And now… the television works again.

by the other theo

One of the many wrinkles that required smoothing in the last few weeks involved our television.   The Missus and I are both admitted TV junkies of one sort or another.   She likes to watch DWTS and the TGIT line up on ABC (with some Real Housewives of The Garden State on another network for good measure.)  I’m more of a PBS man: Antiques Roadshow on Monday, Finding Your Roots on Tuesday, and the This Old House hour on the weekends.

We pay dearly for the privilege as well.   Our service includes a DVR and a ton of HDTV channels.  Our cable bill is high enough I’m tempted to about once a week to “cut the cord” and go completely to Internet streaming services (we are subscribed to a few,) but I never quite do it.   The Peacock Cable Company must love me for this.

The DVR began to malfunction a few weeks ago.   Sometimes it would be there, and others it… wouldn’t.  After calling the Peacock Cable Company on the phone, giving my name, address, and the last four of my social three separate times, and being assured that a visit to the house might cost us money but wait no it won’t, I arranged for a company employee to investigate.   His prognosis was fairly quick: after seven years, we needed a new cable box.

So that’s what we got.  Being the gadget geek that I am, I like to immediately look up the specs of such devices online for less than well advertised features.  This box, like many of the cable boxes used by the Peacock Cable Company, had a pretty neat one that I’d never heard of: there’s an eSATA port on the back and you can connect a DVR Expander (an external hard drive) to it that triples the amount of DVR space.  Of course, the Expander the Company approved is made by a hard drive manufacturer that has a “not if it will fail, but when it will fail” reputation with me.   Fortunately, a more reputable maker also produces a unit that seems to fit the bill.  I ordered one.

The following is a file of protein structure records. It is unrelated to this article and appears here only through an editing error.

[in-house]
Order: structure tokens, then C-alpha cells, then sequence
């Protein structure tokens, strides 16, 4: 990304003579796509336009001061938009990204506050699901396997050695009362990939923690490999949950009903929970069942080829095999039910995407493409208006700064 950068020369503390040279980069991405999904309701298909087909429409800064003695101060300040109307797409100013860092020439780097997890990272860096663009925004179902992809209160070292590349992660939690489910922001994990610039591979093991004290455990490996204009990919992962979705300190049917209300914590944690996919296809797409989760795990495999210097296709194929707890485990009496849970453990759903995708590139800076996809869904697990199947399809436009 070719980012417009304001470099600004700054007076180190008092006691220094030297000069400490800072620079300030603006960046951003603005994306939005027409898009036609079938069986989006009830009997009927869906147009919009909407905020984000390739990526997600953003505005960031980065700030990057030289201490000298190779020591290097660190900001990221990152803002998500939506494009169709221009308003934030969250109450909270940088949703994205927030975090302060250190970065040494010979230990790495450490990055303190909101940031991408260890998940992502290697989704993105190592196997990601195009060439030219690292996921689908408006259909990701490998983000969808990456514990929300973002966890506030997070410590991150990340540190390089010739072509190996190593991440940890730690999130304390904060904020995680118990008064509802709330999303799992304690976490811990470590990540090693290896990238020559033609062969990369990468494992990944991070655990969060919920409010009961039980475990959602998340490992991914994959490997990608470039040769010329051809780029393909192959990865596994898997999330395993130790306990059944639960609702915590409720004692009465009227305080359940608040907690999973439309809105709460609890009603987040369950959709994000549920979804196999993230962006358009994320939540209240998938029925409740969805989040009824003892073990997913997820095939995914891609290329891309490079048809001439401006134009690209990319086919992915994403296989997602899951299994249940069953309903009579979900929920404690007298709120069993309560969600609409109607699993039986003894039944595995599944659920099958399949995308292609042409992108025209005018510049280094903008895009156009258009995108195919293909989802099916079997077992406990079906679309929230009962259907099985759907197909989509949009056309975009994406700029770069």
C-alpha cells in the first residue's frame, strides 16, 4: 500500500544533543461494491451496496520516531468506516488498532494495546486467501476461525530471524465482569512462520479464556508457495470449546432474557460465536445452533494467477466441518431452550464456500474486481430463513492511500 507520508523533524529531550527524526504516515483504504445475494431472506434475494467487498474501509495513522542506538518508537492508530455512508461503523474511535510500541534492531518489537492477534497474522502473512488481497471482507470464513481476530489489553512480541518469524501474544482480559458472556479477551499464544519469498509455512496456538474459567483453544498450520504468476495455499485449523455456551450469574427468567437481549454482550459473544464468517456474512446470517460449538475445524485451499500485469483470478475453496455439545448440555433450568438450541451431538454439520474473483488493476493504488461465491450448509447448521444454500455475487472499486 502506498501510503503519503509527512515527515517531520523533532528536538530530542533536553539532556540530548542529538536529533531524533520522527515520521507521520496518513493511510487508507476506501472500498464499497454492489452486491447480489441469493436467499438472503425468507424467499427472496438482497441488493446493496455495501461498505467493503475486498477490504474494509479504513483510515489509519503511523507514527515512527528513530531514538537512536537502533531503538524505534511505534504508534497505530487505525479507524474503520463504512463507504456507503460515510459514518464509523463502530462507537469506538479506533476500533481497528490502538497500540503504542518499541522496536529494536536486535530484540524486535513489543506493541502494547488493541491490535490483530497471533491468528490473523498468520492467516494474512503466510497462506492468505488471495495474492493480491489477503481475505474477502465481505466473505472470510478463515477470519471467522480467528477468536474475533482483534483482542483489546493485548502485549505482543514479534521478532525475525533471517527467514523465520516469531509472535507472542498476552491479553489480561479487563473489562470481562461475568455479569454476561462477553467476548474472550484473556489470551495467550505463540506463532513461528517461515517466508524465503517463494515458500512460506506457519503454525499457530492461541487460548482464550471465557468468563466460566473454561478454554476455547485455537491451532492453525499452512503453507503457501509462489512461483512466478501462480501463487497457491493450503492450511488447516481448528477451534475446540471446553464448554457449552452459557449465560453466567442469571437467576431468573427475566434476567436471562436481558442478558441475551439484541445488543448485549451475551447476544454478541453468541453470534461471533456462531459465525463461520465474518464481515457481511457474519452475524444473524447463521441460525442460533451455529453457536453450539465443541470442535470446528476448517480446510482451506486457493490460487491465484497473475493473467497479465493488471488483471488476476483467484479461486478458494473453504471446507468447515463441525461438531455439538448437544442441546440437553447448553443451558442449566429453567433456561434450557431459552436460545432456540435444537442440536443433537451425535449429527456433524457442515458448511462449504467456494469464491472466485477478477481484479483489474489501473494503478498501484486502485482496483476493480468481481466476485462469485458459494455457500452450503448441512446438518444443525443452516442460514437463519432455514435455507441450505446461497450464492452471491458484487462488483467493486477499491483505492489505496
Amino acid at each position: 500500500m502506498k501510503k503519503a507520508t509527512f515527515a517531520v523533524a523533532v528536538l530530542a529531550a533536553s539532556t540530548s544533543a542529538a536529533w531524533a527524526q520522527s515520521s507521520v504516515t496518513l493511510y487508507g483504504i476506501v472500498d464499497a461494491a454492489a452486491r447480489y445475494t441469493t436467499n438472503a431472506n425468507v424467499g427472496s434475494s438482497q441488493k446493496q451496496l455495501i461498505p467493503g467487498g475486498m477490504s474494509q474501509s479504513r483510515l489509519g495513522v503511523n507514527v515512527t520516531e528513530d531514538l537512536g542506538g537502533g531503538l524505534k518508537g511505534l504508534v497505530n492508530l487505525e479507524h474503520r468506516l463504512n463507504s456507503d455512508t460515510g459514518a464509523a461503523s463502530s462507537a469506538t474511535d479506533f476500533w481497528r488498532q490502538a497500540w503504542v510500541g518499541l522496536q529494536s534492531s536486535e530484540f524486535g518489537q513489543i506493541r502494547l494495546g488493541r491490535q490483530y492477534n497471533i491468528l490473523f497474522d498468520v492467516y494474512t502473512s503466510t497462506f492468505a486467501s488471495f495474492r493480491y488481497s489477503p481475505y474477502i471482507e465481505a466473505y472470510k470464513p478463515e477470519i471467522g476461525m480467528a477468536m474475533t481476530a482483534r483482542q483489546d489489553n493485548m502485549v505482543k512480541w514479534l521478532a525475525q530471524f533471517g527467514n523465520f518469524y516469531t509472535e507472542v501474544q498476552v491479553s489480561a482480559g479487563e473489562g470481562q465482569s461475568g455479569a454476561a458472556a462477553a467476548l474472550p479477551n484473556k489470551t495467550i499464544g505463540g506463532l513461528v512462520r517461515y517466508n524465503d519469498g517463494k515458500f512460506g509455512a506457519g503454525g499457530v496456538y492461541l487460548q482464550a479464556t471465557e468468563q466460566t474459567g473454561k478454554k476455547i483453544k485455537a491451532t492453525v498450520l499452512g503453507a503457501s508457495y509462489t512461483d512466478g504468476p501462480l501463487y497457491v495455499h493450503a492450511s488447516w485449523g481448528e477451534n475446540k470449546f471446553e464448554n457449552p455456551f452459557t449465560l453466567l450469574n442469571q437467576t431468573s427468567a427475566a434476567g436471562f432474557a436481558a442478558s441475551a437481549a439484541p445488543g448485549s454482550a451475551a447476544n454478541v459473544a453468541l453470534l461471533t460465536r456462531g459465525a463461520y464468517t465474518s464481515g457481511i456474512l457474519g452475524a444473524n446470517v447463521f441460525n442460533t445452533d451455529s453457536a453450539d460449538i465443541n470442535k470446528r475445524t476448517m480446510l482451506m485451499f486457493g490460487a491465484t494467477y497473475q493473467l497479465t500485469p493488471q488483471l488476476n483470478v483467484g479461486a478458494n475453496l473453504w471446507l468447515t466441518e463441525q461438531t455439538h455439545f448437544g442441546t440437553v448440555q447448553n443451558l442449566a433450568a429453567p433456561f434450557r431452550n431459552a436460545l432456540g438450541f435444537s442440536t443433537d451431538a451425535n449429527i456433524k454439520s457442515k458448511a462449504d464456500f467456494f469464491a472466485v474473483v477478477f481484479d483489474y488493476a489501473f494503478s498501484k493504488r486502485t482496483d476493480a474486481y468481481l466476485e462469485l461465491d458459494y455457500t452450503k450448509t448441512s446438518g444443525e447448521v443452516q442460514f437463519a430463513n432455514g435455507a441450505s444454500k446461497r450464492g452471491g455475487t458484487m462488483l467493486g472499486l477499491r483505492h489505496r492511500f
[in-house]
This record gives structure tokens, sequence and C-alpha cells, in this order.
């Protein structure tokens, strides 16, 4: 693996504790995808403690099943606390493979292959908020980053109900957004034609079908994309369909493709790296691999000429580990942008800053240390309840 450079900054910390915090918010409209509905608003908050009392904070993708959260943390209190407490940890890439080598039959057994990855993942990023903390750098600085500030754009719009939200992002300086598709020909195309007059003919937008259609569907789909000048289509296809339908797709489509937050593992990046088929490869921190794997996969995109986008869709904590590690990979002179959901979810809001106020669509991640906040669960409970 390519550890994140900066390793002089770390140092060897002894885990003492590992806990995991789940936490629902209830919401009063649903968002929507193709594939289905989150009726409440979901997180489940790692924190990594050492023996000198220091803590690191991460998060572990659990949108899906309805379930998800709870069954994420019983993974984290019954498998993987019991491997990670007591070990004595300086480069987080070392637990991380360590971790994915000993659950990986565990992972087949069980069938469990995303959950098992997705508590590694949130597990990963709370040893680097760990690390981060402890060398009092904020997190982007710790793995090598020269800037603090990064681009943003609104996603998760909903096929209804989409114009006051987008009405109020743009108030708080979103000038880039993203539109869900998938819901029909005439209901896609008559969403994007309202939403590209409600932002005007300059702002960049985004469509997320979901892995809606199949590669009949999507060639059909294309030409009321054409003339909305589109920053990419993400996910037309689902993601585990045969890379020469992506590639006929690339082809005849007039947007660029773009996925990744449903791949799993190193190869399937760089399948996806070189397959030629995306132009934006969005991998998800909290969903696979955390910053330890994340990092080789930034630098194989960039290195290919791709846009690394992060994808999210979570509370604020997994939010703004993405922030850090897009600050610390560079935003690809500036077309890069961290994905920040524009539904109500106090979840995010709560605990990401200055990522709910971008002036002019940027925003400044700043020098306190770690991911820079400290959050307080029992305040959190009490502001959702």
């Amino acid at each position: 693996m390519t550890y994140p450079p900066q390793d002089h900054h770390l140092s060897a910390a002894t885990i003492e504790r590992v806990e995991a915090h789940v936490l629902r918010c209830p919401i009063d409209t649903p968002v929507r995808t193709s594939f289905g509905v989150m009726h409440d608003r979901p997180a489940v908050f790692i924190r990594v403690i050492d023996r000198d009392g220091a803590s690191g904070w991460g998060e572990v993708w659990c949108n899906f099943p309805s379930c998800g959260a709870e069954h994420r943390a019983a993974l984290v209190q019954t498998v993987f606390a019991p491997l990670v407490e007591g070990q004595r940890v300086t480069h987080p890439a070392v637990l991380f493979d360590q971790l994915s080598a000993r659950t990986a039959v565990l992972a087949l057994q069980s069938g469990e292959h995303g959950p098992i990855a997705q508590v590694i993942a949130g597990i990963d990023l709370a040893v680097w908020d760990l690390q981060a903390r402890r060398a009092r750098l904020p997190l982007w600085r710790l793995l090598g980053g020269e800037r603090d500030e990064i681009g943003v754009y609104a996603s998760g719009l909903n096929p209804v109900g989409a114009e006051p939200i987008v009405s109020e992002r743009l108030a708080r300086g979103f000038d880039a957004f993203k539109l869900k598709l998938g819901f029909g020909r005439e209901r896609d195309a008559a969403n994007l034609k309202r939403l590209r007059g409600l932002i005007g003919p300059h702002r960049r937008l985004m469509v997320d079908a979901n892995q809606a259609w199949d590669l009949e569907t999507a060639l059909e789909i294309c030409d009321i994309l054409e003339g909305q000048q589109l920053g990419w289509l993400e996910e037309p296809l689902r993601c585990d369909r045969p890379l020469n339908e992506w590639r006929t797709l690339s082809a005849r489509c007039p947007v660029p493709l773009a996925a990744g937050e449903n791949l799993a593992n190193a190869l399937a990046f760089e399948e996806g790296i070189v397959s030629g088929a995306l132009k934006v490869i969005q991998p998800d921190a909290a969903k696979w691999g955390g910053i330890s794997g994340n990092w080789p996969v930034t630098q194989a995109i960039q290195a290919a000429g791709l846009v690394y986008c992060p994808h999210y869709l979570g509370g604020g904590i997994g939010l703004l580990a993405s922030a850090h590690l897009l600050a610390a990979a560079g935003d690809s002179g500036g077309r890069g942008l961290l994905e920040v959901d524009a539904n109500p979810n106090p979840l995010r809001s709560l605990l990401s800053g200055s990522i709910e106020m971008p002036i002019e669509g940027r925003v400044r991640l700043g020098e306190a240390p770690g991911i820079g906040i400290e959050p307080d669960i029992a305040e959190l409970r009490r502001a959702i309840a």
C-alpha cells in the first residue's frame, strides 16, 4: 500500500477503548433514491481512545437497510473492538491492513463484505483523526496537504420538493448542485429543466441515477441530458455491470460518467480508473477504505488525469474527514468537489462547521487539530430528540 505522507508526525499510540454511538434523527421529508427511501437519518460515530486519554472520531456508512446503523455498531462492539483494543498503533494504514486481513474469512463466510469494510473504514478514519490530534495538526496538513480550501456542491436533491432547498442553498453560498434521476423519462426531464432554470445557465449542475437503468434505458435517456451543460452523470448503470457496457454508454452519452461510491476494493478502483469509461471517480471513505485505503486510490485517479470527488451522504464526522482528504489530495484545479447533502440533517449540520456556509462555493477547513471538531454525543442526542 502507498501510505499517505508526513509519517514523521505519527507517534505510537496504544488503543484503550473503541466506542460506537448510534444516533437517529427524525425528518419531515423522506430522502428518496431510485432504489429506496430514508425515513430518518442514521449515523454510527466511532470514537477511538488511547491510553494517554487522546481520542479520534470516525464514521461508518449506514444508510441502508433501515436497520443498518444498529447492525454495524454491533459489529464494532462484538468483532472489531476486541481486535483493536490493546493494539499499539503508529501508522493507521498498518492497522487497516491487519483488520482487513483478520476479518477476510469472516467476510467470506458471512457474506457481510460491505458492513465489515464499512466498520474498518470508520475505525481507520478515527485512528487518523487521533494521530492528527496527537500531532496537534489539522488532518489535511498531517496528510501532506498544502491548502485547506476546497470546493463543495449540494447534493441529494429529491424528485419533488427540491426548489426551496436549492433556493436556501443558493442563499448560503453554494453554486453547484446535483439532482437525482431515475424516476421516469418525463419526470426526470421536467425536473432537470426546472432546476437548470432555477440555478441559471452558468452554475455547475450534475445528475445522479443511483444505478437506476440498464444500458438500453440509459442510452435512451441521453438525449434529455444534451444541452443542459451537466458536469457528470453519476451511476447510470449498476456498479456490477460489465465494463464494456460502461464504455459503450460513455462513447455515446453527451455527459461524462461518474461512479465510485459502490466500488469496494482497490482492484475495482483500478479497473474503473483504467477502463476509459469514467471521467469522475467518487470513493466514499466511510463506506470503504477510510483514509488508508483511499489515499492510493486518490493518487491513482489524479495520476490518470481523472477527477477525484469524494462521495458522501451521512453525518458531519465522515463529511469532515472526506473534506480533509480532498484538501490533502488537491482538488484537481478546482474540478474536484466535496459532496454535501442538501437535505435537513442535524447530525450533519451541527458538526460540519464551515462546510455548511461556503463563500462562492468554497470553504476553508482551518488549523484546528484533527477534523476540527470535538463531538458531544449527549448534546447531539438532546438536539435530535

Problem is, it didn’t work.  The cable box recognized that the Expander was connected, but kept asking that the drive be disconnected and reconnected.  At first, I thought this might be because of the different manufacturer.   So, I got the approved unit as well and no change.   I consulted the online forum that discusses such things.  After about a week, there eventually was a verdict: we needed to swap the cable box.

We did the box swap on Saturday.   Setting up or resetting a cable box effectively takes about an hour because the thing wants to download new schedules, etc…  I hooked it up and had the cable company authorize it.  An hour later, it didn’t think we had a DVR.  After ten minutes on the phone with the Peacock Cable Company, a reset signal was sent.  An hour later, it thought we had a DVR but was really skeptical about this whole DVR Expander business and didn’t want to recognize the drive at all.  Before wading through another ten minute phone call, I figured that I should just power cycle the box because that’s what the company suggests about half the time anyway.    An hour later, that worked because we had a DVR with three times the recording space, even with the non-approved Expander.

Since then, it’s worked without complaint.  I’m sending the approved unit back… with the hope of using the refund for a related project.